Integrated thinking at a micro level was happening within and across departments in universities too: For example, HEIs worked closely with their IT departments to have the reliable infrastructure that allowed continuous and timely communication with both staff and students. Institutions faced an unprecedented challenge of  the sudden to move online education, requiring leadership, creativity, agility and not least cooperation  to reinvent delivery and implement how to run campus operations virtually.   

Focusing on my own institution, there was a significant evidence of integrated thinking. For example, the ‘People and Organisation Development’ department (P&OD) quickly provided support for managers, with sessions on mindfulness, coping strategies, and positive thinking. They went further, and offered sessions on mental health, student/staff welfare resources, how to be able to cope with stress. The research service department at the Doctoral College also offered exceptional support by facilitating research fund calls related to Covid-19 and continuing to offer first class routine support/help for academics; this includes the Knowledge Transfer Partnership (KTP) group and the 'wonderful and amazing' contribution they offered to businesses, academic staff and students. The IT department worked diligently and tirelessly to help both staff and students, dealing with an unlimited number of queries to allow everyone to have Virtual Private Network (VPN) to access their office computers from home. In addition, they offered continuous training sessions for staff on teaching platforms, how to record videos, etc. Furthermore, the UWS academy contributed enormously to teach and assess Advance HE Fellowship categories.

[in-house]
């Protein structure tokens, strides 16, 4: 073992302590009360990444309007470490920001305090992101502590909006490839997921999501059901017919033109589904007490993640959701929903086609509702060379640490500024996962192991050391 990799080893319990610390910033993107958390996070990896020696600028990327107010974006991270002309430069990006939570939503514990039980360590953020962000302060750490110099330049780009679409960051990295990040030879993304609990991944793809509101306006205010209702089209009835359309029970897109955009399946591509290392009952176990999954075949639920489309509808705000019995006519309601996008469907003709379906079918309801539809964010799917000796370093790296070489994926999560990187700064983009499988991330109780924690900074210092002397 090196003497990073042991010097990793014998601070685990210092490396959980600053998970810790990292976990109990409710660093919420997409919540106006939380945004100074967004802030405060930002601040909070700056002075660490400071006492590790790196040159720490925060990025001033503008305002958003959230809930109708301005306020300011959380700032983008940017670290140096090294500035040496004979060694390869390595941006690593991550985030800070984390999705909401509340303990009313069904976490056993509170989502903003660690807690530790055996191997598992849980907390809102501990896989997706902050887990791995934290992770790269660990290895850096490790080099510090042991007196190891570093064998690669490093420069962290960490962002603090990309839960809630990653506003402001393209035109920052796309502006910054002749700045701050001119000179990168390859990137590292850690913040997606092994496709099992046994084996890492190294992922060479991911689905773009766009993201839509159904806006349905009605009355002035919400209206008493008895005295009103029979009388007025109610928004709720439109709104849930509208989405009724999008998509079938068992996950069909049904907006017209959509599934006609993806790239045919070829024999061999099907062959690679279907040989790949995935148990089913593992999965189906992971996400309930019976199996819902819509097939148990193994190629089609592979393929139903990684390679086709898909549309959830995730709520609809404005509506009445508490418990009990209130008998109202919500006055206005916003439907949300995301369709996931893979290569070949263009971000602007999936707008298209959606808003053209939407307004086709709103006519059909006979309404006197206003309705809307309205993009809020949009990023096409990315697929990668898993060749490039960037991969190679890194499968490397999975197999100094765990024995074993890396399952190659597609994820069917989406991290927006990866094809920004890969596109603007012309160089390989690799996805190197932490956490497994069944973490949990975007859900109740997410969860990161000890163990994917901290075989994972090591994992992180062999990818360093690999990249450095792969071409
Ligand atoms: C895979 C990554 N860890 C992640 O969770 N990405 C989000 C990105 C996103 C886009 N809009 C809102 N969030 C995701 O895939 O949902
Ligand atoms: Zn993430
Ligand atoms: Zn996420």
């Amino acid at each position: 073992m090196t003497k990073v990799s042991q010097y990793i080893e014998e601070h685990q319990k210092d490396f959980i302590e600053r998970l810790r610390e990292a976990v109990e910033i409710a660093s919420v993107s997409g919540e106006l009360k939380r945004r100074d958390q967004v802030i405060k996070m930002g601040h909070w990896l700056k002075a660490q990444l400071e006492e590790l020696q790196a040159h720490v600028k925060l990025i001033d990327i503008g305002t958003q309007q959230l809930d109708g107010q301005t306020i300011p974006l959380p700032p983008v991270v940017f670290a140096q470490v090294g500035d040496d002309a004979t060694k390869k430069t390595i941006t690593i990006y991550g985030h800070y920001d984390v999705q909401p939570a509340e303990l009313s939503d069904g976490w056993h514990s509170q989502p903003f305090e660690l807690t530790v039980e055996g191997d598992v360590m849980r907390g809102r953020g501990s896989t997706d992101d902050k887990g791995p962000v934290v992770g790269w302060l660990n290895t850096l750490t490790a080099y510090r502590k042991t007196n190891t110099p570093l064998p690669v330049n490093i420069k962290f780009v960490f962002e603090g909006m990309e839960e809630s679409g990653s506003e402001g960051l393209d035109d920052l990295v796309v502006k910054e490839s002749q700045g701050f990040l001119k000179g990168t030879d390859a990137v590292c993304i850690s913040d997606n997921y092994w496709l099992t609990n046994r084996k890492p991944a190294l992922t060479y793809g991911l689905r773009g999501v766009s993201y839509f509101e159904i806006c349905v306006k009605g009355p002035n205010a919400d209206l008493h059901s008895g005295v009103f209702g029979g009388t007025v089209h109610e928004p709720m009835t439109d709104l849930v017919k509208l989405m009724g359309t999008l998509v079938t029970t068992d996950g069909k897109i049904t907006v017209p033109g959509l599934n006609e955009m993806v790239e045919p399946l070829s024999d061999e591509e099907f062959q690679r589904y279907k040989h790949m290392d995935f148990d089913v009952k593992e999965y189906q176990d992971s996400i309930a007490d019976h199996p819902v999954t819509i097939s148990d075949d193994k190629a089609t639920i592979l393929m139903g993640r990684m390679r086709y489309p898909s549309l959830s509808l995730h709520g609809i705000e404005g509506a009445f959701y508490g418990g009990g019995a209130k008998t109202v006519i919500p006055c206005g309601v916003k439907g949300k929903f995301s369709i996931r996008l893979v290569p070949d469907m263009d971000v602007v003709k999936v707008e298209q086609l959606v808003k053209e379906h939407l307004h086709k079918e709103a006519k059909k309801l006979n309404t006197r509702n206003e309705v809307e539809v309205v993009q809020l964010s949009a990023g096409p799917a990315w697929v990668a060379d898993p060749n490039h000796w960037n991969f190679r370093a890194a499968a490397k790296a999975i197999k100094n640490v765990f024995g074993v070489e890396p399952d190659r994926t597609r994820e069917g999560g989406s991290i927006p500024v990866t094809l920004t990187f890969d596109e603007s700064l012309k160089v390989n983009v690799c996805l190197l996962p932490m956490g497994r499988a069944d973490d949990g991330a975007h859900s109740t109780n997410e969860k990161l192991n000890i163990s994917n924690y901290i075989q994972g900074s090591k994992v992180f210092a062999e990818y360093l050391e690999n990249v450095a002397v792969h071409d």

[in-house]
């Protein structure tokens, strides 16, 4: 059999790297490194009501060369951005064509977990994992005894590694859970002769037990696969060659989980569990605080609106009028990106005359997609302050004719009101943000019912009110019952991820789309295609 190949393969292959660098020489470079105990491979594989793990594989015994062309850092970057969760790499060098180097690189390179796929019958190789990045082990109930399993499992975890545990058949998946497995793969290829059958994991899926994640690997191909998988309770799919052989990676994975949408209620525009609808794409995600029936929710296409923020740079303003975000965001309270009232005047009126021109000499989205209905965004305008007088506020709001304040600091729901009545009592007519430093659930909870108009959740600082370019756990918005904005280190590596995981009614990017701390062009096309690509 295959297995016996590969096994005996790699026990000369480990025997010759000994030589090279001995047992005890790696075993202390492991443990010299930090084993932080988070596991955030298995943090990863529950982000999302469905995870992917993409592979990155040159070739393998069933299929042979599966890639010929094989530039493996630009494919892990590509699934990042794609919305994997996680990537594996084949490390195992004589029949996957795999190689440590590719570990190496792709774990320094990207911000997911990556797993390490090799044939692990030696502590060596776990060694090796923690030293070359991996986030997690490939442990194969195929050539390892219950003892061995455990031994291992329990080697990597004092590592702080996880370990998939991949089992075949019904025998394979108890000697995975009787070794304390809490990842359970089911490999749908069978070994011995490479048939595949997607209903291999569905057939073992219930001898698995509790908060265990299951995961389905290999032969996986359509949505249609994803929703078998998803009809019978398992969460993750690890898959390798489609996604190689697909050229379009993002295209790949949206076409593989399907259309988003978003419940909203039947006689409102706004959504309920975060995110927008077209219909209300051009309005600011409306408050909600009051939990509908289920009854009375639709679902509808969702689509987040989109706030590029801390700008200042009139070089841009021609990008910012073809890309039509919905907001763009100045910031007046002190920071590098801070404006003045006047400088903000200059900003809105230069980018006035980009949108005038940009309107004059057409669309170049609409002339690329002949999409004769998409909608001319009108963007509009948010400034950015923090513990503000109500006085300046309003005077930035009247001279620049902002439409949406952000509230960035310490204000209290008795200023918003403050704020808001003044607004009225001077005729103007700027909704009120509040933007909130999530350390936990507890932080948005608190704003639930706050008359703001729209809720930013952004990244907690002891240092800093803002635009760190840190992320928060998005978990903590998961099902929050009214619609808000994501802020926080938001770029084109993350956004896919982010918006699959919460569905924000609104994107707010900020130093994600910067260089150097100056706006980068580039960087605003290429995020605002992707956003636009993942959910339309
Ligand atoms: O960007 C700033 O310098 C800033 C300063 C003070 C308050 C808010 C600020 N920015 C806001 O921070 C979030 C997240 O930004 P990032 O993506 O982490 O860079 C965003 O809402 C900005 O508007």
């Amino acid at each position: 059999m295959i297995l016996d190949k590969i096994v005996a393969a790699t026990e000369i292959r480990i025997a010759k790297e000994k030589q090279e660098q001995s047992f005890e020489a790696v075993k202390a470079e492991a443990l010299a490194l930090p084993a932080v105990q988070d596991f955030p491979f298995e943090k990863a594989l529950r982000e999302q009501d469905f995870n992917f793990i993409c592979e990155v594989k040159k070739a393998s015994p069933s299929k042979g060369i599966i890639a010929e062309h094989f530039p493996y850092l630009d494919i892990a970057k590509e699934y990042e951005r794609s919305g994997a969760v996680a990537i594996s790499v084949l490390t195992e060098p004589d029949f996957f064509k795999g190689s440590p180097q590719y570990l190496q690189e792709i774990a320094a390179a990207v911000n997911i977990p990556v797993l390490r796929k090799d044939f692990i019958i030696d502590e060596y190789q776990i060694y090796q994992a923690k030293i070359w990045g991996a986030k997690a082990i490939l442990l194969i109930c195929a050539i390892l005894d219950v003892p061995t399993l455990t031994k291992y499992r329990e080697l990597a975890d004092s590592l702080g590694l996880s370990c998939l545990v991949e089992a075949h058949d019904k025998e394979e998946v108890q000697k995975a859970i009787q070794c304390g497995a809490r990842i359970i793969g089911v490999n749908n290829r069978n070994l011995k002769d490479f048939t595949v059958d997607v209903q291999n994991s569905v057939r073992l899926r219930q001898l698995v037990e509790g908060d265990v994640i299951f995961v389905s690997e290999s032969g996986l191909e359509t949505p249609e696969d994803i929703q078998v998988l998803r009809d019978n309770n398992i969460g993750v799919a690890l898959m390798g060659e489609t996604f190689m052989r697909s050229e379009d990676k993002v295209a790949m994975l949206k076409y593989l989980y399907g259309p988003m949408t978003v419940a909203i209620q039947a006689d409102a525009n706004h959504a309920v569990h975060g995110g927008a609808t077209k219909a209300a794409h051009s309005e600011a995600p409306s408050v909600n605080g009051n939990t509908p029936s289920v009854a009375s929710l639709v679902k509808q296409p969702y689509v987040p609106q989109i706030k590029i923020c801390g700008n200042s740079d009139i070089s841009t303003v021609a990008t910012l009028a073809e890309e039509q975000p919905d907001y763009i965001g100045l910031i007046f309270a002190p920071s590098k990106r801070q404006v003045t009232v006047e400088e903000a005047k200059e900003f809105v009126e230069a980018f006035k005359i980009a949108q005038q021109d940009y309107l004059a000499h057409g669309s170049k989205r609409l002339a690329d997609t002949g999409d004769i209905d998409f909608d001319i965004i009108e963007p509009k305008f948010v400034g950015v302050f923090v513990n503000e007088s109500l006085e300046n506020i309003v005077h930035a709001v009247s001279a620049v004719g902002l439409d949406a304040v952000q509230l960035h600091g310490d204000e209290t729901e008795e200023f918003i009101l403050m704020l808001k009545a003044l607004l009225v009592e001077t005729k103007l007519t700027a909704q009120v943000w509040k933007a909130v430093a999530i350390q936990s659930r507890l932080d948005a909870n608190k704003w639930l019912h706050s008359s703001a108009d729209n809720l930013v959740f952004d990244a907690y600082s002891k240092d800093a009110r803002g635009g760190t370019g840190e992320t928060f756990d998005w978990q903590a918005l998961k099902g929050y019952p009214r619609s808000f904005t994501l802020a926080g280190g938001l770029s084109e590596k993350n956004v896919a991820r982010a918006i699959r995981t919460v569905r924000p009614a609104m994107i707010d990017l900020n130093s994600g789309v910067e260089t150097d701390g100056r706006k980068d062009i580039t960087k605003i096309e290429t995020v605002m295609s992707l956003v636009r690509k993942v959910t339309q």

The forced move to the digitalisation of higher education in terms of teaching, learning and assessment, posed significant challenges, including adopting to the technical infrastructure, competence and pedagogies, and to meet the requirements to specific fields of study and, of course, the needs of students.  Staff face difficult challenges, including upskilling with technology to be able to provide the same service virtually. There was a need for a shift in the mind-sets. For the university to do so, it had to communicate with a variety of stakeholders, including external examiners, quality assurance department, education futures department, exam units, exam boards, professional services, and the professional bodies. All parties committed to one aim: ensuring that students could continue learning, complete their term, and obtain their academic qualifications in a safe environment.